© 1972 Ernest Tidyman
US: Dial edition published 29th June 1972 [hardcover]; 244pp
US: Bantam edition published June 1973 [paperback].
UK: Weidenfeld & Nicolson edition published 15th February 1973 [hardcover]; 244pp
UK: Corgi edition published 21st September 1973 (0-552-09309-2) [paperback]; 208pp
Cover Painting: H. Rogers
Dedication: For some of my best friends. “Hold me in your love and kind regard and I will take my comfort anywhere.”
A black eye for the diamond district. That’s John Shaft. Supercool private eye on an incredible retainer from seven Hassidic Jews – diamond merchants who decide this dark uptown dude is mean and wily enough to handle a caper involving five murders, synthetic jewels, the mid-east arms race and an international shyster with dreams of ruling the world – until he runs into SHAFT AMONG THE JEWS.
JOHN SHAFT, Private Investigator
MORRIS BLACKBURN, Diamond trader
DAVID ALEXANDER, Blackburn’s right-hand man
CARA HERZEL, daughter of Avrim
BEN FISCHER, Israeli agent
LT. VIC ANDEROZZI, NYPD 17th Precinct Detective
SIMON SOLOMON, diamond merchant
AVRIM HERZEL, synthetic diamond cutter
WILLIE J SCOTT, porter at Jackson Bean tailors
DETECTIVE ARNOLD BERKOWITZ, NYPD 17th Precinct
MARC BELLIKOFF, one of Fischer’s team
ENOCH BELZER, one of Fischer’s team
LEVI YADIN, one of Fischer’s team
MORDECAI TAL, one of Fischer’s team
NORMAN GREENFELD, cab driver
AMY TAYLOR-DAVIS, Shaft’s girlfriend
PETER DAY, Floor manager at Blackburn’s
DETECTIVE AARON FELDMAN, NYPD
HELMUT ZINDER, doorman at Blackburn’s
ROLLIE NICKERSON, part-time actor/barman
CHALINE “CHERRY” CULP, Blackburn’s mistress
LEOPOLD FISHBEIN, diamond trader
ELVON DREW, porter at Blackburn’s
ANDY, porter at Donovan & Cathcart
PAUL, porter at Phelps Ltd
LONNIE, cleaner at Blackburn’s
MAX LISHKIN, diamond trader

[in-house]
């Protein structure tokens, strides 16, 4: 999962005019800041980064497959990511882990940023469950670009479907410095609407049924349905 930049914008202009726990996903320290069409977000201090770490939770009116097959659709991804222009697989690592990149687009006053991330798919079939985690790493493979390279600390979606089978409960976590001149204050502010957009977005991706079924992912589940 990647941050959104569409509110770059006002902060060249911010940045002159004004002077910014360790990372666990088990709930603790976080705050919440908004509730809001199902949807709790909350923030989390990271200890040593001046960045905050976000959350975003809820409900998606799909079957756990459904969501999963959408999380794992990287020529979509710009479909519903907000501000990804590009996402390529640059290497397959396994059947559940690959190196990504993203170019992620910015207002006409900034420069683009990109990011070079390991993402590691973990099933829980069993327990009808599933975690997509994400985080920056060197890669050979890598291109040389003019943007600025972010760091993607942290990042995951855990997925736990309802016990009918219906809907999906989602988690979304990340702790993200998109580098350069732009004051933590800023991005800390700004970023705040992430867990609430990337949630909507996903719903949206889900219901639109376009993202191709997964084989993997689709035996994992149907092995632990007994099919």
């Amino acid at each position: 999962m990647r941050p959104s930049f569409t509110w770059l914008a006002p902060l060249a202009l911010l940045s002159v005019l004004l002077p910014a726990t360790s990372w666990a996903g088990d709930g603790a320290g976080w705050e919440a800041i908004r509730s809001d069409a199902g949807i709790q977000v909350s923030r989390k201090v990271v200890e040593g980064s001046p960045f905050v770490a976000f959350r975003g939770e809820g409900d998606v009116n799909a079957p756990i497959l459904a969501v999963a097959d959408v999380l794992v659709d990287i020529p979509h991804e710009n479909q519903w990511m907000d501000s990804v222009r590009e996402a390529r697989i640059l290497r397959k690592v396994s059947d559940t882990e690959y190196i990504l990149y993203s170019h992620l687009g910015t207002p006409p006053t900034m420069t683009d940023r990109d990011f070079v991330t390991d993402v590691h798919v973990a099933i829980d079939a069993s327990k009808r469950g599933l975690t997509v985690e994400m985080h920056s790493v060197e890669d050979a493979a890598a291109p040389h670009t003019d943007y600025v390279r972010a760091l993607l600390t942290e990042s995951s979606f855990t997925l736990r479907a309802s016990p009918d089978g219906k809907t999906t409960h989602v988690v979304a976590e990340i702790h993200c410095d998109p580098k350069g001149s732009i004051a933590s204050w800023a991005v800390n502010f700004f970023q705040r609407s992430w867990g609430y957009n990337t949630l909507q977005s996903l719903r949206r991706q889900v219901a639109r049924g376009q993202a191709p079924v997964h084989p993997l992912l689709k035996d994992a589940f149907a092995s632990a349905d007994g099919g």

PATROLMAN DANIEL HENNESSEY
PATROLMAN RAFAEL NUNEZ
- Original screenplay outline written in Winter 1970/1.
- Draft novel manuscripts delivered between September and October 1971.
- The novel is set in November/December 1970 – based on Shaft’s reference to the Knocks Persons case being almost two years ago and the timeline suggested by Shaft’s age given in SHAFT and SHAFT HAS A BALL.
- The genesis of the book lay in an earlier outline Tidyman had provided to MGM for a sequel to Shaft. Producer Roger H. Lewis confirmed to Tidyman on 28 May 1971 that MGM had agreed to the rights, however the studio were pushing for an original screenplay.
- Inspiration for SHAFT AMONG THE JEWS came from a 1968 New York Times report on the murder of three travelling diamond salesmen over a three month period. In the report executive secretary Arnold J. Lubin spoke on behalf of New York’s Diamond Dealers Club expressing fear of “Syndicate” involvement.
- The character that became Morris Blackburn was initially named Mr. Sparkles – very James Bond.
Shaft regarded his office with sympathy, sorrow and some anger. An old friend had been murdered in his sleep. It was the same thing.
“What do you know about diamonds?”
“Well I bought my wife one about seventeen years ago and I think I got through paying for it last week,” said Victor Anderozzi, the lean grey man hunkered over a coffee cup opposite Shaft in the automat on West Fifty-seventh Street. “But it was a big one. You could almost see it with the naked eye.” (Chapter 2)
With SHAFT AMONG THE JEWS Tidyman fashions an exciting story centred on themes of greed and opportunism populated with a cast of colourful characters. Probably the strongest book in the series, it has strength in its characterisations, strong action scenes and displays a depth of feeling in Shaft’s character that would not be seen again.
“. . .most damaging, the scenario approach leaches away Shaft’s furious blackness, which gave the earlier novel its vitality. . .” – Don Crinklaw. St. Louis Post Dispatch, 25th June 1972
“Herzel has had an alchemical vision which can be translated into new gems – diamonds, emeralds and rubies. That is if you know how to apply enough pressure and heat. Tidyman certainly does (he scripted The French Connection) so that this streaks, and the ethnic touches are pretty damned funny.” – Kirkus